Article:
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Former Deputy Mayor Dan Doctoroff Moving Tech Firms to Hudson Yards Tower

By Maya Rajamani | January 28, 2016 12:02pm
 Sidewalk Labs and Intersection will join tenants like Coach and L'Oreal at 10 Hudson Yards.
Sidewalk Labs and Intersection will join tenants like Coach and L'Oreal at 10 Hudson Yards.
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DNAinfo/Gwynne Hogan

MANHATTAN — The man who coined the name “Hudson Yards” is moving his tech firm into a new commercial tower in the rising neighborhood.

Dan Doctoroff — who served as deputy mayor for economic development and rebuilding under former mayor Michael Bloomberg, as well as CEO and president of Bloomberg L.P. until 2014 — will relocate his tech firm to the far West Side site, developers said Wednesday.

Sidewalk Labs — which Doctoroff launched alongside Google in June — will relocate to the high-rise at 10 Hudson Yards, at 40th Street and 10th Avenue. 

Intersection, a media-centric tech firm chaired by Doctoroff and partly owned by Sidewalk Labs, will also move to the 52-story, 895-foot tower.

The two firms will lease more than 67,000 square feet of the tower, developers said.

“As a leading data-driven, connected neighborhood, Hudson Yards is the perfect fit for us,” Doctoroff said in a statement.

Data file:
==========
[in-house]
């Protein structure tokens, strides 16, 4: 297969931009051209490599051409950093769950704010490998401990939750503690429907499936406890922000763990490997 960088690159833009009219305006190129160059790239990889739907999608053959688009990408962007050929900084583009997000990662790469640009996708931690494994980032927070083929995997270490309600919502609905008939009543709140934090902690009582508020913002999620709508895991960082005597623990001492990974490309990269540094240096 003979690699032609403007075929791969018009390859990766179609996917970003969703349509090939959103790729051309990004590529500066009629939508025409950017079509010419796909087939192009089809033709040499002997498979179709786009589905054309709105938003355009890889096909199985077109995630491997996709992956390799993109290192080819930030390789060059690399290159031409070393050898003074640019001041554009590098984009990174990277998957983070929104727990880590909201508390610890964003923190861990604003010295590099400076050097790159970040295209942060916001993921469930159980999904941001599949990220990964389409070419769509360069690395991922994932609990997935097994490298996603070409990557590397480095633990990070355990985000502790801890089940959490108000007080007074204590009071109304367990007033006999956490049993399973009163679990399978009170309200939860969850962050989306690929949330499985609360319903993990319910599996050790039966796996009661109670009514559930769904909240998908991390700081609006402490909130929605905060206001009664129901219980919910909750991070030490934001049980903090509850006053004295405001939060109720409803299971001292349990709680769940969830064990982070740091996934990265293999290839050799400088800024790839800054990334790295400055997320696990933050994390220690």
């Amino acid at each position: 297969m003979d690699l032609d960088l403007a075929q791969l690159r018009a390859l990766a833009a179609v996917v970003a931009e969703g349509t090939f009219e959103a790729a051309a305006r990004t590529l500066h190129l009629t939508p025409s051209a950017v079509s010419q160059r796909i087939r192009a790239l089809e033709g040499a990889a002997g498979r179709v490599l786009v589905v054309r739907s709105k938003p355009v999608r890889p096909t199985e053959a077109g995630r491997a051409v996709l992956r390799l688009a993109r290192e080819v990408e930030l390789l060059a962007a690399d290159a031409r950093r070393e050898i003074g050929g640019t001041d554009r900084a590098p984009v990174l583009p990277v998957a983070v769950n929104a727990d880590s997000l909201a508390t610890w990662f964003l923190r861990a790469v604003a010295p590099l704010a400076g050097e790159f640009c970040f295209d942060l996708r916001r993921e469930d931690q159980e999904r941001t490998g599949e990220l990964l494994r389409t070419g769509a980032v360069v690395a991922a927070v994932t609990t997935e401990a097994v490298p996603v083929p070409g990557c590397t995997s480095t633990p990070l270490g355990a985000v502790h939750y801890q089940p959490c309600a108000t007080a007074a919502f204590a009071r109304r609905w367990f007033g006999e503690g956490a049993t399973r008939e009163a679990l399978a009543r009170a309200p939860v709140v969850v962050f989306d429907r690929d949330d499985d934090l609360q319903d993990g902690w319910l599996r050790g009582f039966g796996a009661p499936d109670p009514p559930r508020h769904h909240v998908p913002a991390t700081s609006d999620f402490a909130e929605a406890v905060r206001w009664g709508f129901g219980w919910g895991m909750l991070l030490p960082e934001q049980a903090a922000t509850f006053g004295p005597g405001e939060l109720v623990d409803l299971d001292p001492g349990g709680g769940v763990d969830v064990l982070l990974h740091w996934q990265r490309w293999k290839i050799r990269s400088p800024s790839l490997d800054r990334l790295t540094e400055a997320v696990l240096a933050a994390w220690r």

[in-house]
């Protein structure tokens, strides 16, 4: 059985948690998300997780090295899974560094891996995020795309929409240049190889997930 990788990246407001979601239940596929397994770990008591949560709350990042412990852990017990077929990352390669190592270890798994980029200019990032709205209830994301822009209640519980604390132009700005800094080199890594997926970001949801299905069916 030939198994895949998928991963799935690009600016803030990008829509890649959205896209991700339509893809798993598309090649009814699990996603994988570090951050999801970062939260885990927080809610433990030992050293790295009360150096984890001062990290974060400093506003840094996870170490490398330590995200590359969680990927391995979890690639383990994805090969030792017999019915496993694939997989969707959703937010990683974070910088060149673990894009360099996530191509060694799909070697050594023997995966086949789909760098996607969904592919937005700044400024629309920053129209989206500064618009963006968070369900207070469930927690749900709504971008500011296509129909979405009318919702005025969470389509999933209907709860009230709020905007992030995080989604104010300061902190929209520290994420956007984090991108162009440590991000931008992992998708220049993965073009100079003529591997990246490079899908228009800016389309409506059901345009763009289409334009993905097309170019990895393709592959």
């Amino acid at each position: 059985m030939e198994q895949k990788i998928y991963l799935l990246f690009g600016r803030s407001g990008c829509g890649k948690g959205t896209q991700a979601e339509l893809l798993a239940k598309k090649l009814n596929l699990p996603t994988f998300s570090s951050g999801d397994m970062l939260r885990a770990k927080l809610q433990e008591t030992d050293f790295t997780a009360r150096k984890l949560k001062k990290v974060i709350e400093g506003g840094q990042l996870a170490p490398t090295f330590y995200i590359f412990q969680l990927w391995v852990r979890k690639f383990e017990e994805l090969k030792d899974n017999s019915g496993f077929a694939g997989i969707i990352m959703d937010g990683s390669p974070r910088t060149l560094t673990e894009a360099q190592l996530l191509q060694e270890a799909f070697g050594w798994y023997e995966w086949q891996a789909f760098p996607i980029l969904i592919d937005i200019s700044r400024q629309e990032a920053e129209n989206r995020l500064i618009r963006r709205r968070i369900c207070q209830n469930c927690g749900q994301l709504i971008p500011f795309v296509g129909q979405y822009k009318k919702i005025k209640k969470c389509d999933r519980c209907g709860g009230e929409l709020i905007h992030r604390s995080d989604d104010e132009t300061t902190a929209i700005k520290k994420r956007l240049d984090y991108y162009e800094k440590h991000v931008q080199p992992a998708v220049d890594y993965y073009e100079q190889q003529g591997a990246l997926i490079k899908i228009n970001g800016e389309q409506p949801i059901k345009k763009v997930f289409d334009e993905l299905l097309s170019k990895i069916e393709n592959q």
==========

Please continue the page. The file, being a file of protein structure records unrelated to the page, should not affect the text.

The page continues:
“The effort to turn this neighborhood into an engine of growth for New York City has been a personal mission for me for 20 years and it is very exciting to see that dream becoming a reality,” he added.

As deputy mayor, Doctoroff spearheaded the push to bring the 2012 Summer Olympics to New York City by building a football stadium on the West Side.

State officials quashed the plan, but his efforts set the development of the Hudson Yards in motion, the New York Times reported.

The building at 10 Hudson Yards — which has already secured high-profile tenants like Coach Inc., L’Oreal, Vayner Media and the Boston Consulting Group — is slated to open in March.

In October, developers The Related Companies and Oxford Properties celebrated a “critical milestone” in the building’s construction, which began in December 2012, by hoisting a symbolic bucket of concrete to the building’s top floor.

The 1.8 million-square-foot tower will join two other towers, as well as shops, restaurants, a school and other developments in the Hudson Yards site. It marks the “largest private real estate development in the history of the United States,” the development’s website said.